#5 may be a stretch here but it's essential to find good ways to stress mitigate! Meditate, have sex, belly laugh, and/or use Tro Calm

PFAS and The Menopause Transition

The next speaker was Dr. Ronit Machtinger, Associate Professor at Sheba Medical Center in Tel-Aviv University. Her lecture was titled “Menopause Transition and Menopause.” In her lecture, she spoke about the vulnerable stages in women's health and how they get impacted by exposure to various chemicals like bisphenol A (BPA), heavy metals, phthalates, and per- and poly-fluoroalkyl substances (PFAS). She emphasized that PFAS is one of the most commonly available toxicants in our daily usage. It is present in non-stick cookware, fast food wrappers, cosmetics, cleaning supplies, and personal care products.

Exposure to PFAS is associated with an increased risk of gestational diabetes, placental dysfunction, adverse health outcomes, preeclampsia, and low birth weight [1]. She also discussed that most shampoos have phthalates as one of their ingredients. Exposure to phthalates is associated with a 15% increase in per-term childbirth [2], early menopausal symptoms [3], and fewer fertilized oocytes [4].

BPA can be ingested after it seeps into foods and beverages from plastic containers and can linings. BPA is a known endocrine disruptor chemical (EDCs) that impacts estrogen levels in women [5]; exposure to BPA is also associated with adverse birth outcomes and lower child weight at birth [6,7].

Dr. Machtinger also relayed that pesticide residue intake by consuming fruits and vegetables may have an adverse impact on women's health. Studies have found that dietary pesticide exposure within the range of typical human exposure may be associated with adverse reproductive consequences like decreased fecundability, decreased fertilization rate, decreased number of high-quality embryos, and increased risk of miscarriage [8]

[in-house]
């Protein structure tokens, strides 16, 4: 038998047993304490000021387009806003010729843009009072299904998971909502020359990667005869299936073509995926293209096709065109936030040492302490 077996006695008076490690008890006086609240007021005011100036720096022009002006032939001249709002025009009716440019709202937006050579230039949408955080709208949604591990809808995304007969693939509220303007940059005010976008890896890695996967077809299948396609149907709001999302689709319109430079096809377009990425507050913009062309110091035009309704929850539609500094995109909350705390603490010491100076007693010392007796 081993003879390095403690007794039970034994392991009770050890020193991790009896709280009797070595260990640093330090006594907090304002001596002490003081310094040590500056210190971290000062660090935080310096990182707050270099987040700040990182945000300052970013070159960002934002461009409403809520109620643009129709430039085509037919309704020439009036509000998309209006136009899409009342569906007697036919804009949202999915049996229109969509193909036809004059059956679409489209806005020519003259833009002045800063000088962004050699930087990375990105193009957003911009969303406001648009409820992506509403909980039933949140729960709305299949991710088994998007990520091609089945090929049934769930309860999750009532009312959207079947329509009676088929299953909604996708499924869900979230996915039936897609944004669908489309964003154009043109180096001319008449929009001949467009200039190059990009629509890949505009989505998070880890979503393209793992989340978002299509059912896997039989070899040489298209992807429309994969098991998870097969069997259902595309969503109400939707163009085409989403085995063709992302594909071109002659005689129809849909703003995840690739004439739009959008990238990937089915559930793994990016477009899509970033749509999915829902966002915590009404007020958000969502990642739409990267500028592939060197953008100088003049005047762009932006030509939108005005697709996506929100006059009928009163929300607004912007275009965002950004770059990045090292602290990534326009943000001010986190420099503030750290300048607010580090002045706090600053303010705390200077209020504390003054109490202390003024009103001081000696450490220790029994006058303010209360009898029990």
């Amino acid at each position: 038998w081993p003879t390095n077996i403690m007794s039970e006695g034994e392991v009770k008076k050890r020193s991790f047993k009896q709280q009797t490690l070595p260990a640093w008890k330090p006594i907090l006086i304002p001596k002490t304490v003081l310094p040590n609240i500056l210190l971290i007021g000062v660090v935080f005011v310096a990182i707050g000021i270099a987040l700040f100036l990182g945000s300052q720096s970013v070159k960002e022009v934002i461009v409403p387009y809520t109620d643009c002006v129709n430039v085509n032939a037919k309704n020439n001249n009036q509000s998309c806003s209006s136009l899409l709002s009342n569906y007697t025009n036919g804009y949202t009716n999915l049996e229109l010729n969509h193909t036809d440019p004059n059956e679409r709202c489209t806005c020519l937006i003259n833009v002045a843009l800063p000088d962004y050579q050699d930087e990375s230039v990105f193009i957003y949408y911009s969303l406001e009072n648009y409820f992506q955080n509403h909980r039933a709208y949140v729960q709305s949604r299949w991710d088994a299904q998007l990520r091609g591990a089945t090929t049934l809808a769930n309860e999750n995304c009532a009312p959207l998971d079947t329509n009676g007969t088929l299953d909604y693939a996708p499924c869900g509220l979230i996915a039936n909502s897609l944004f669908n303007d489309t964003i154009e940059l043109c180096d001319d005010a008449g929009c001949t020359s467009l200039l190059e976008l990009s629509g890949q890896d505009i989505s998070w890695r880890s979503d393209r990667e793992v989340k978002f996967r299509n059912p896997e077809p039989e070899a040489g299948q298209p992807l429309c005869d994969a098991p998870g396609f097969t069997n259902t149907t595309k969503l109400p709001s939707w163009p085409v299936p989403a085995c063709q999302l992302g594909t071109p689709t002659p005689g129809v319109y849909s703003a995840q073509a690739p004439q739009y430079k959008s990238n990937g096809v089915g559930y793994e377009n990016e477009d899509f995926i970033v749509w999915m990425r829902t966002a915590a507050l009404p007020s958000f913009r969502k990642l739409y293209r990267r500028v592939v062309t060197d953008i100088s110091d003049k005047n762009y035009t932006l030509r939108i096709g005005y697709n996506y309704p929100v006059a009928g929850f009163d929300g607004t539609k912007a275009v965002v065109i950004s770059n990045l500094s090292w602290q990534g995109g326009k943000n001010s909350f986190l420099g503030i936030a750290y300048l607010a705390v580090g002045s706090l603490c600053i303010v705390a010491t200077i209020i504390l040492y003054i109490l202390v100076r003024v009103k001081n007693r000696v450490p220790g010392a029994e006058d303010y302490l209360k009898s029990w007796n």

She also highlighted that studies had shown that menopausal symptoms arrive almost five years earlier than the final menstrual period [9]. She then went on to discuss various factors affecting the menopausal transition, the most common of which are [10]:

  1. Obesity: Related to the later onset of the menopausal transition
  2. Race: African American women were shown to have a longer duration of the menopausal transition than White women
  3. Smoking: Associated with earlier entry into the menopausal transition and a shorter duration of the transition

She also discussed the common symptoms of the menopausal transition, which include:

  1. Vasomotor symptoms (VMS): VMS are episodes of profuse heat accompanied by sweating and flushing, experienced predominantly around the head, neck, chest, and upper back. These episodes lower quality of life. It starts five years before the FMP and can last for ten years [10,11]
  2. Mood disorders [10]: Mood disorders are common during the menopause transition. The emotional disorders during menopause transitions are mood swings, anxiety, and depression. There is a 2-5-fold higher risk for major depressive episodes during perimenopause than late pre-menopause.